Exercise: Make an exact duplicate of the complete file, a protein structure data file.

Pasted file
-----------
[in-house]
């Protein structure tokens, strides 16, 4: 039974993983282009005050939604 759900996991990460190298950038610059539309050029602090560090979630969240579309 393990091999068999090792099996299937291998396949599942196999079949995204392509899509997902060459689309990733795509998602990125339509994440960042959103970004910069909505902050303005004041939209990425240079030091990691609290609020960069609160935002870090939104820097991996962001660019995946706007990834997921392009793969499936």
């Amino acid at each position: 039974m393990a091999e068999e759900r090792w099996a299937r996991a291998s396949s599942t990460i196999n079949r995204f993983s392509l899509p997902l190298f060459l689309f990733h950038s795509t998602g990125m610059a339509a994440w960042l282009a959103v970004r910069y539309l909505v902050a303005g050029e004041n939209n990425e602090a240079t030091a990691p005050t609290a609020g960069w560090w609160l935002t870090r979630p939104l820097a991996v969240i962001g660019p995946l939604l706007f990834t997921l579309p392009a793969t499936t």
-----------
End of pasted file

[in-house]
């Protein structure tokens, strides 16, 4: 039974993983282009005050939604 759900996991990460190298950038610059539309050029602090560090979630969240579309 393990091999068999090792099996299937291998396949599942196999079949995204392509899509997902060459689309990733795509998602990125339509994440960042959103970004910069909505902050303005004041939209990425240079030091990691609290609020960069609160935002870090939104820097991996962001660019995946706007990834997921392009793969499936």
């Amino acid at each position: 039974m393990a091999e068999e759900r090792w099996a299937r996991a291998s396949s599942t990460i196999n079949r995204f993983s392509l899509p997902l190298f060459l689309f990733h950038s795509t998602g990125m610059a339509a994440w960042l282009a959103v970004r910069y539309l909505v902050a303005g050029e004041n939209n990425e602090a240079t030091a990691p005050t609290a609020g960069w560090w609160l935002t870090r979630p939104l820097a991996v969240i962001g660019p995946l939604l706007f990834t997921l579309p392009a793969t499936t």